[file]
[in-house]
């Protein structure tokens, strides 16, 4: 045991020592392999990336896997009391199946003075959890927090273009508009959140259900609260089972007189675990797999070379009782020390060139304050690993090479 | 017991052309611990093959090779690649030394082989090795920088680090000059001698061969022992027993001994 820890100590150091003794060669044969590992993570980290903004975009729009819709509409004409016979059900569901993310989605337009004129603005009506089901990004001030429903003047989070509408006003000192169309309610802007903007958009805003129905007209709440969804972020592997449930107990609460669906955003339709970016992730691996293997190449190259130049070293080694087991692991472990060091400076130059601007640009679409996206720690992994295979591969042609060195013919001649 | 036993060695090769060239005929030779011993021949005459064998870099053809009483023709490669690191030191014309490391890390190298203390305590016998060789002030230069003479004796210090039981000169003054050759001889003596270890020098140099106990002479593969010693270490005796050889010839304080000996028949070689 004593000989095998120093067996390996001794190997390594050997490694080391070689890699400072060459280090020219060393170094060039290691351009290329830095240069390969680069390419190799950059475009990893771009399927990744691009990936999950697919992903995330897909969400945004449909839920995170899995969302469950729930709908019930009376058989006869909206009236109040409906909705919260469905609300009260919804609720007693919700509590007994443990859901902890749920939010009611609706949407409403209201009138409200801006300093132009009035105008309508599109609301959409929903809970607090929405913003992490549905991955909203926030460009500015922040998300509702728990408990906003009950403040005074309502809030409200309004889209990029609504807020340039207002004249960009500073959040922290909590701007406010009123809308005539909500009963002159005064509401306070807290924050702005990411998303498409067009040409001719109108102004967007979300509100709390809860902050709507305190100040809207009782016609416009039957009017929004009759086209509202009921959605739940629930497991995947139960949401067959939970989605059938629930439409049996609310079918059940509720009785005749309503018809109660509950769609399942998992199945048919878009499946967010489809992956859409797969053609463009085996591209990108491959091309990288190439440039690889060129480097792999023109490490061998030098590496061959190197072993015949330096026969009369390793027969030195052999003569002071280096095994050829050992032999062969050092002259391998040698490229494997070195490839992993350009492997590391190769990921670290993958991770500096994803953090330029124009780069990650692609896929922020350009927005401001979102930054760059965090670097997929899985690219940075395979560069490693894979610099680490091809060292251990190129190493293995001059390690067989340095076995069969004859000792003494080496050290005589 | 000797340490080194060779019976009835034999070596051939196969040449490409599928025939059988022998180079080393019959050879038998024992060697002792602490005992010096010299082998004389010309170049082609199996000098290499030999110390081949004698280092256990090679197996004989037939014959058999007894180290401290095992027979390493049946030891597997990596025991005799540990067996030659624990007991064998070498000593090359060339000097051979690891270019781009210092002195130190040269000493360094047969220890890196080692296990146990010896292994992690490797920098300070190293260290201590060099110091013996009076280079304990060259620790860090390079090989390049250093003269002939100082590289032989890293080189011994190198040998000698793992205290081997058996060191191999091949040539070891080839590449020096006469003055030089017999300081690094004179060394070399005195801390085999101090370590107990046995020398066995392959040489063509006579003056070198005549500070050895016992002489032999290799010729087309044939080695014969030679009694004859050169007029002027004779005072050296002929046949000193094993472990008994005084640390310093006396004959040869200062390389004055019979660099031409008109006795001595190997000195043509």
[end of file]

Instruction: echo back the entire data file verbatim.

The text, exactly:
[in-house]
């Protein structure tokens, strides 16, 4: 045991020592392999990336896997009391199946003075959890927090273009508009959140259900609260089972007189675990797999070379009782020390060139304050690993090479 | 017991052309611990093959090779690649030394082989090795920088680090000059001698061969022992027993001994 820890100590150091003794060669044969590992993570980290903004975009729009819709509409004409016979059900569901993310989605337009004129603005009506089901990004001030429903003047989070509408006003000192169309309610802007903007958009805003129905007209709440969804972020592997449930107990609460669906955003339709970016992730691996293997190449190259130049070293080694087991692991472990060091400076130059601007640009679409996206720690992994295979591969042609060195013919001649 | 036993060695090769060239005929030779011993021949005459064998870099053809009483023709490669690191030191014309490391890390190298203390305590016998060789002030230069003479004796210090039981000169003054050759001889003596270890020098140099106990002479593969010693270490005796050889010839304080000996028949070689 004593000989095998120093067996390996001794190997390594050997490694080391070689890699400072060459280090020219060393170094060039290691351009290329830095240069390969680069390419190799950059475009990893771009399927990744691009990936999950697919992903995330897909969400945004449909839920995170899995969302469950729930709908019930009376058989006869909206009236109040409906909705919260469905609300009260919804609720007693919700509590007994443990859901902890749920939010009611609706949407409403209201009138409200801006300093132009009035105008309508599109609301959409929903809970607090929405913003992490549905991955909203926030460009500015922040998300509702728990408990906003009950403040005074309502809030409200309004889209990029609504807020340039207002004249960009500073959040922290909590701007406010009123809308005539909500009963002159005064509401306070807290924050702005990411998303498409067009040409001719109108102004967007979300509100709390809860902050709507305190100040809207009782016609416009039957009017929004009759086209509202009921959605739940629930497991995947139960949401067959939970989605059938629930439409049996609310079918059940509720009785005749309503018809109660509950769609399942998992199945048919878009499946967010489809992956859409797969053609463009085996591209990108491959091309990288190439440039690889060129480097792999023109490490061998030098590496061959190197072993015949330096026969009369390793027969030195052999003569002071280096095994050829050992032999062969050092002259391998040698490229494997070195490839992993350009492997590391190769990921670290993958991770500096994803953090330029124009780069990650692609896929922020350009927005401001979102930054760059965090670097997929899985690219940075395979560069490693894979610099680490091809060292251990190129190493293995001059390690067989340095076995069969004859000792003494080496050290005589 | 000797340490080194060779019976009835034999070596051939196969040449490409599928025939059988022998180079080393019959050879038998024992060697002792602490005992010096010299082998004389010309170049082609199996000098290499030999110390081949004698280092256990090679197996004989037939014959058999007894180290401290095992027979390493049946030891597997990596025991005799540990067996030659624990007991064998070498000593090359060339000097051979690891270019781009210092002195130190040269000493360094047969220890890196080692296990146990010896292994992690490797920098300070190293260290201590060099110091013996009076280079304990060259620790860090390079090989390049250093003269002939100082590289032989890293080189011994190198040998000698793992205290081997058996060191191999091949040539070891080839590449020096006469003055030089017999300081690094004179060394070399005195801390085999101090370590107990046995020398066995392959040489063509006579003056070198005549500070050895016992002489032999290799010729087309044939080695014969030679009694004859050169007029002027004779005072050296002929046949000193094993472990008994005084640390310093006396004959040869200062390389004055019979660099031409008109006795001595190997000195043509």